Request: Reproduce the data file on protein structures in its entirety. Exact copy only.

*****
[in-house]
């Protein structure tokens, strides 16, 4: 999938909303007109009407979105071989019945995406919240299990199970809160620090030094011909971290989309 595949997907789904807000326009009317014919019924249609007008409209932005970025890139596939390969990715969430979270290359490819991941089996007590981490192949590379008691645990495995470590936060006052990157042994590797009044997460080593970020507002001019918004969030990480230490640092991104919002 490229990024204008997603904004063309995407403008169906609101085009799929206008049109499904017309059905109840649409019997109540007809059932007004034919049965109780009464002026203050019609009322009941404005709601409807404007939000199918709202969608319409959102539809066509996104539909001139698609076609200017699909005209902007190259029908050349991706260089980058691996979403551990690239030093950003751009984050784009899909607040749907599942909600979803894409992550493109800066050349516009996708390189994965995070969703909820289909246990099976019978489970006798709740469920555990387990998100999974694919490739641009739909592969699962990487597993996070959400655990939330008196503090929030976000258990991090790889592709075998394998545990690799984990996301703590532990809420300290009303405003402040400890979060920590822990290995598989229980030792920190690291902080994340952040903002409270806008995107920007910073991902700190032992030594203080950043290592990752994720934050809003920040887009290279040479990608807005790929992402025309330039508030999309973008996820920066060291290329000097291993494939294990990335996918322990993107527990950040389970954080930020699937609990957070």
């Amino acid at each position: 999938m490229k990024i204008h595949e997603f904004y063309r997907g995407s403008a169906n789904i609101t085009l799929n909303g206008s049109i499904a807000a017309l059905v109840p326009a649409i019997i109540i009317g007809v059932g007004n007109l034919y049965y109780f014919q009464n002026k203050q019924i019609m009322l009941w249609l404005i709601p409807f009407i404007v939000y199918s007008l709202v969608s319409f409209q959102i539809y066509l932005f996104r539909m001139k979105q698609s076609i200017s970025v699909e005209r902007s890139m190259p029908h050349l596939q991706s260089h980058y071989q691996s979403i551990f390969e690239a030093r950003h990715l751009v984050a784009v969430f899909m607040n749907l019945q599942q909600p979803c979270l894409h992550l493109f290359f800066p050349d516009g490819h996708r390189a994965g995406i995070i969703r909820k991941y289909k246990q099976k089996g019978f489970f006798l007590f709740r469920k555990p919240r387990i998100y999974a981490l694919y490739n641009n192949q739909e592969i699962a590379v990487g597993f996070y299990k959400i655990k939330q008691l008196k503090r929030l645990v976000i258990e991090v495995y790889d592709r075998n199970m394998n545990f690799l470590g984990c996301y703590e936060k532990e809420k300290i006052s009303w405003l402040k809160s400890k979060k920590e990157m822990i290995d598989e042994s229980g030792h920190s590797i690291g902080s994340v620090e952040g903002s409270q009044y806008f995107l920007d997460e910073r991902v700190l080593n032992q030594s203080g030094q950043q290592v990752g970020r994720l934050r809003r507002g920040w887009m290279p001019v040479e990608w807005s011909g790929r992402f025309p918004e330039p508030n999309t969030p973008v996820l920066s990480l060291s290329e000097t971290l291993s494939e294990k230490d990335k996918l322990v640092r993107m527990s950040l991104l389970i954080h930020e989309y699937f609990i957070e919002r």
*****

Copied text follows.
[in-house]
């Protein structure tokens, strides 16, 4: 999938909303007109009407979105071989019945995406919240299990199970809160620090030094011909971290989309 595949997907789904807000326009009317014919019924249609007008409209932005970025890139596939390969990715969430979270290359490819991941089996007590981490192949590379008691645990495995470590936060006052990157042994590797009044997460080593970020507002001019918004969030990480230490640092991104919002 490229990024204008997603904004063309995407403008169906609101085009799929206008049109499904017309059905109840649409019997109540007809059932007004034919049965109780009464002026203050019609009322009941404005709601409807404007939000199918709202969608319409959102539809066509996104539909001139698609076609200017699909005209902007190259029908050349991706260089980058691996979403551990690239030093950003751009984050784009899909607040749907599942909600979803894409992550493109800066050349516009996708390189994965995070969703909820289909246990099976019978489970006798709740469920555990387990998100999974694919490739641009739909592969699962990487597993996070959400655990939330008196503090929030976000258990991090790889592709075998394998545990690799984990996301703590532990809420300290009303405003402040400890979060920590822990290995598989229980030792920190690291902080994340952040903002409270806008995107920007910073991902700190032992030594203080950043290592990752994720934050809003920040887009290279040479990608807005790929992402025309330039508030999309973008996820920066060291290329000097291993494939294990990335996918322990993107527990950040389970954080930020699937609990957070």
């Amino acid at each position: 999938m490229k990024i204008h595949e997603f904004y063309r997907g995407s403008a169906n789904i609101t085009l799929n909303g206008s049109i499904a807000a017309l059905v109840p326009a649409i019997i109540i009317g007809v059932g007004n007109l034919y049965y109780f014919q009464n002026k203050q019924i019609m009322l009941w249609l404005i709601p409807f009407i404007v939000y199918s007008l709202v969608s319409f409209q959102i539809y066509l932005f996104r539909m001139k979105q698609s076609i200017s970025v699909e005209r902007s890139m190259p029908h050349l596939q991706s260089h980058y071989q691996s979403i551990f390969e690239a030093r950003h990715l751009v984050a784009v969430f899909m607040n749907l019945q599942q909600p979803c979270l894409h992550l493109f290359f800066p050349d516009g490819h996708r390189a994965g995406i995070i969703r909820k991941y289909k246990q099976k089996g019978f489970f006798l007590f709740r469920k555990p919240r387990i998100y999974a981490l694919y490739n641009n192949q739909e592969i699962a590379v990487g597993f996070y299990k959400i655990k939330q008691l008196k503090r929030l645990v976000i258990e991090v495995y790889d592709r075998n199970m394998n545990f690799l470590g984990c996301y703590e936060k532990e809420k300290i006052s009303w405003l402040k809160s400890k979060k920590e990157m822990i290995d598989e042994s229980g030792h920190s590797i690291g902080s994340v620090e952040g903002s409270q009044y806008f995107l920007d997460e910073r991902v700190l080593n032992q030594s203080g030094q950043q290592v990752g970020r994720l934050r809003r507002g920040w887009m290279p001019v040479e990608w807005s011909g790929r992402f025309p918004e330039p508030n999309t969030p973008v996820l920066s990480l060291s290329e000097t971290l291993s494939e294990k230490d990335k996918l322990v640092r993107m527990s950040l991104l389970i954080h930020e989309y699937f609990i957070e919002r």